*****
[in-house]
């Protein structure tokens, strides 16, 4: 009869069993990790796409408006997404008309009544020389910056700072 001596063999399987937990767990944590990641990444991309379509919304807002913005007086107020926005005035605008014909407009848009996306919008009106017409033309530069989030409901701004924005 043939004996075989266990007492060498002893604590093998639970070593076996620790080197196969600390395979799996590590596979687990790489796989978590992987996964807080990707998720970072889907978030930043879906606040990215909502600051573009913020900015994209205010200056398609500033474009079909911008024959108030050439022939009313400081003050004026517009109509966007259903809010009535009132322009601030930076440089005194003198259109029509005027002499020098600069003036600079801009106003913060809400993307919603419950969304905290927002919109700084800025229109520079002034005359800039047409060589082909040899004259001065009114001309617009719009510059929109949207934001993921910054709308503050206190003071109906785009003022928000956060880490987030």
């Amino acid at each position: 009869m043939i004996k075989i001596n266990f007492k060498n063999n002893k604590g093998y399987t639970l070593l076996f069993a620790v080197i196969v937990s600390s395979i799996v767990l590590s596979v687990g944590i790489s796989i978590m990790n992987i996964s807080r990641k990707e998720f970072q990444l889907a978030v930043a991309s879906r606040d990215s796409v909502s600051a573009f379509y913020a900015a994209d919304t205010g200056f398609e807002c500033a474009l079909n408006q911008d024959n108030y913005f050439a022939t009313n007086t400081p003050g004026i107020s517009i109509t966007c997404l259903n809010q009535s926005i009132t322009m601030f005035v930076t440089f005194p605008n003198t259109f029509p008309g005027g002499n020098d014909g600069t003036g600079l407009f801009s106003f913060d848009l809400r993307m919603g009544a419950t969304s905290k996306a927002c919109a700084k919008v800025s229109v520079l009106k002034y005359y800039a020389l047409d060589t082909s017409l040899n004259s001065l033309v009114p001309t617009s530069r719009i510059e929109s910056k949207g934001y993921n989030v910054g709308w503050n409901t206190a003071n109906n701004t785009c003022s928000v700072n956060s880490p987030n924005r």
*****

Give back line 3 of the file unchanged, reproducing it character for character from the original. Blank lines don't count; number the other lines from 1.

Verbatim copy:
């Amino acid at each position: 009869m043939i004996k075989i001596n266990f007492k060498n063999n002893k604590g093998y399987t639970l070593l076996f069993a620790v080197i196969v937990s600390s395979i799996v767990l590590s596979v687990g944590i790489s796989i978590m990790n992987i996964s807080r990641k990707e998720f970072q990444l889907a978030v930043a991309s879906r606040d990215s796409v909502s600051a573009f379509y913020a900015a994209d919304t205010g200056f398609e807002c500033a474009l079909n408006q911008d024959n108030y913005f050439a022939t009313n007086t400081p003050g004026i107020s517009i109509t966007c997404l259903n809010q009535s926005i009132t322009m601030f005035v930076t440089f005194p605008n003198t259109f029509p008309g005027g002499n020098d014909g600069t003036g600079l407009f801009s106003f913060d848009l809400r993307m919603g009544a419950t969304s905290k996306a927002c919109a700084k919008v800025s229109v520079l009106k002034y005359y800039a020389l047409d060589t082909s017409l040899n004259s001065l033309v009114p001309t617009s530069r719009i510059e929109s910056k949207g934001y993921n989030v910054g709308w503050n409901t206190a003071n109906n701004t785009c003022s928000v700072n956060s880490p987030n924005r």